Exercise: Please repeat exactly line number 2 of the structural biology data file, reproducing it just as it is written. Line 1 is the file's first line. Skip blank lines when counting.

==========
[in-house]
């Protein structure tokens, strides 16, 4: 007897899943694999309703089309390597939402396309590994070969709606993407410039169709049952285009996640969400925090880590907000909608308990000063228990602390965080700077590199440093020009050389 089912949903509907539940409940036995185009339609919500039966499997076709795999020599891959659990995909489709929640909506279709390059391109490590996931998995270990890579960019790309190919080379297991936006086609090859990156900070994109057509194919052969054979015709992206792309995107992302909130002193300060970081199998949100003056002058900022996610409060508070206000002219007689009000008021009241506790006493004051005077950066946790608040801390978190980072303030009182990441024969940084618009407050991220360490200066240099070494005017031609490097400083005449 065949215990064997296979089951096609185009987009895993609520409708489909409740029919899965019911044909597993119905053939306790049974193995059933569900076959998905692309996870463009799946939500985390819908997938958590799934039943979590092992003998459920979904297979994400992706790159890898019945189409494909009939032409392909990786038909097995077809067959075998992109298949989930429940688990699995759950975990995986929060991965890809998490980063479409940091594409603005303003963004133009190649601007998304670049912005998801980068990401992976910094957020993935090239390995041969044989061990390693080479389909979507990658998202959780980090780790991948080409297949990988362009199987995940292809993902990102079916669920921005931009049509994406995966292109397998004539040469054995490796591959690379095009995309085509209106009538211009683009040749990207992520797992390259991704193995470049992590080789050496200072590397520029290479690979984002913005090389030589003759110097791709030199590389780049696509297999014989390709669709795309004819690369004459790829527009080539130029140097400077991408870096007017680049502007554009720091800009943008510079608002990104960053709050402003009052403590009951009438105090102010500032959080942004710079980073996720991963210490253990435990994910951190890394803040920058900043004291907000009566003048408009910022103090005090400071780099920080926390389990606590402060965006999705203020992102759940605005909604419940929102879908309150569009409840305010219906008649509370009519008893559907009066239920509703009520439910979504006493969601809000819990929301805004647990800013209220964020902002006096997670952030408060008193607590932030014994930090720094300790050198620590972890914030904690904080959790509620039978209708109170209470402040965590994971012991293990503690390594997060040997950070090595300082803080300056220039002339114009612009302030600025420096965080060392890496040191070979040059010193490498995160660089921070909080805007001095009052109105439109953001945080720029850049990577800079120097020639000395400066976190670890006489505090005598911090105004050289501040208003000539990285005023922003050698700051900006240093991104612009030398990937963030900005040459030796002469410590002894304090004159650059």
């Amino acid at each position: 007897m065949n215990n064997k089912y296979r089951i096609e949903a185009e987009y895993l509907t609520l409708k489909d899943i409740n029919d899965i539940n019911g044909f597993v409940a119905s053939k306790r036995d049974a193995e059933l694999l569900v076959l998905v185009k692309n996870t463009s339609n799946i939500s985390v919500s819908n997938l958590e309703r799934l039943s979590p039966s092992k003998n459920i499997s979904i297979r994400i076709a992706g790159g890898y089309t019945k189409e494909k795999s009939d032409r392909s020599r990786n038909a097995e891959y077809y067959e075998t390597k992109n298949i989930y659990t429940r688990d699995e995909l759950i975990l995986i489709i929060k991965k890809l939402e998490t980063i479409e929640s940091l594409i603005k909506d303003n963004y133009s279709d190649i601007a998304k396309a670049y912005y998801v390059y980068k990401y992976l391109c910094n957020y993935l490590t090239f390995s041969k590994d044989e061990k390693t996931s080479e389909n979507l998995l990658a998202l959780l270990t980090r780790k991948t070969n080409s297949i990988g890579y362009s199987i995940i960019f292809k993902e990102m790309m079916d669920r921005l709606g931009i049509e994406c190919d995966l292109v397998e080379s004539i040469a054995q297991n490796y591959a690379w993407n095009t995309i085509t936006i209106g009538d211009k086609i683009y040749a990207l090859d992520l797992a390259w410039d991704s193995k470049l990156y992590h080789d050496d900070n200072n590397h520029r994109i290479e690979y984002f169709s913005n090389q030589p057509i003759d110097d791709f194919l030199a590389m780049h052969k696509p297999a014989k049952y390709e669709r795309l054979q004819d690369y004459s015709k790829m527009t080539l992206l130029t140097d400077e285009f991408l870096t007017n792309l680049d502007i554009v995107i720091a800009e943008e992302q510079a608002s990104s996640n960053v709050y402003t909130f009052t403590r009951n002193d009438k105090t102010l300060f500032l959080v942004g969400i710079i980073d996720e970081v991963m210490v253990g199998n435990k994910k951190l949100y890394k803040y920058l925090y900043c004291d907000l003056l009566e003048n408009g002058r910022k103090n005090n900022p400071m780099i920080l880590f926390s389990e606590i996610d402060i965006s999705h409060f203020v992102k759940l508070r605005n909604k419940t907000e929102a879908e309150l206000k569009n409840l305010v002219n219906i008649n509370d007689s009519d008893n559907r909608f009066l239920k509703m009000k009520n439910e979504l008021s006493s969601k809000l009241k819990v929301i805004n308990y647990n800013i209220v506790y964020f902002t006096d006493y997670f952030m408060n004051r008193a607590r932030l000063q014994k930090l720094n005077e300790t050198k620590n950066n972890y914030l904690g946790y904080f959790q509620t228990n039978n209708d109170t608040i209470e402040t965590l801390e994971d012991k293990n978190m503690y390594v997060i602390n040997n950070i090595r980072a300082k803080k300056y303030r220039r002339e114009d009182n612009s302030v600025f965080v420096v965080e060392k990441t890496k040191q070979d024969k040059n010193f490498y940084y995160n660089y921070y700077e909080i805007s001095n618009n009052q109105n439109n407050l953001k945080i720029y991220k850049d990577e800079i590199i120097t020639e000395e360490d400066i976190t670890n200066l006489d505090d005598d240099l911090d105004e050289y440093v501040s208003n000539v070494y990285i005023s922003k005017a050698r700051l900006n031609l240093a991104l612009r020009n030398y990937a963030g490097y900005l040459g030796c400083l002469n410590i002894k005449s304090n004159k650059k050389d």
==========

């Protein structure tokens, strides 16, 4: 007897899943694999309703089309390597939402396309590994070969709606993407410039169709049952285009996640969400925090880590907000909608308990000063228990602390965080700077590199440093020009050389 089912949903509907539940409940036995185009339609919500039966499997076709795999020599891959659990995909489709929640909506279709390059391109490590996931998995270990890579960019790309190919080379297991936006086609090859990156900070994109057509194919052969054979015709992206792309995107992302909130002193300060970081199998949100003056002058900022996610409060508070206000002219007689009000008021009241506790006493004051005077950066946790608040801390978190980072303030009182990441024969940084618009407050991220360490200066240099070494005017031609490097400083005449 065949215990064997296979089951096609185009987009895993609520409708489909409740029919899965019911044909597993119905053939306790049974193995059933569900076959998905692309996870463009799946939500985390819908997938958590799934039943979590092992003998459920979904297979994400992706790159890898019945189409494909009939032409392909990786038909097995077809067959075998992109298949989930429940688990699995759950975990995986929060991965890809998490980063479409940091594409603005303003963004133009190649601007998304670049912005998801980068990401992976910094957020993935090239390995041969044989061990390693080479389909979507990658998202959780980090780790991948080409297949990988362009199987995940292809993902990102079916669920921005931009049509994406995966292109397998004539040469054995490796591959690379095009995309085509209106009538211009683009040749990207992520797992390259991704193995470049992590080789050496200072590397520029290479690979984002913005090389030589003759110097791709030199590389780049696509297999014989390709669709795309004819690369004459790829527009080539130029140097400077991408870096007017680049502007554009720091800009943008510079608002990104960053709050402003009052403590009951009438105090102010500032959080942004710079980073996720991963210490253990435990994910951190890394803040920058900043004291907000009566003048408009910022103090005090400071780099920080926390389990606590402060965006999705203020992102759940605005909604419940929102879908309150569009409840305010219906008649509370009519008893559907009066239920509703009520439910979504006493969601809000819990929301805004647990800013209220964020902002006096997670952030408060008193607590932030014994930090720094300790050198620590972890914030904690904080959790509620039978209708109170209470402040965590994971012991293990503690390594997060040997950070090595300082803080300056220039002339114009612009302030600025420096965080060392890496040191070979040059010193490498995160660089921070909080805007001095009052109105439109953001945080720029850049990577800079120097020639000395400066976190670890006489505090005598911090105004050289501040208003000539990285005023922003050698700051900006240093991104612009030398990937963030900005040459030796002469410590002894304090004159650059």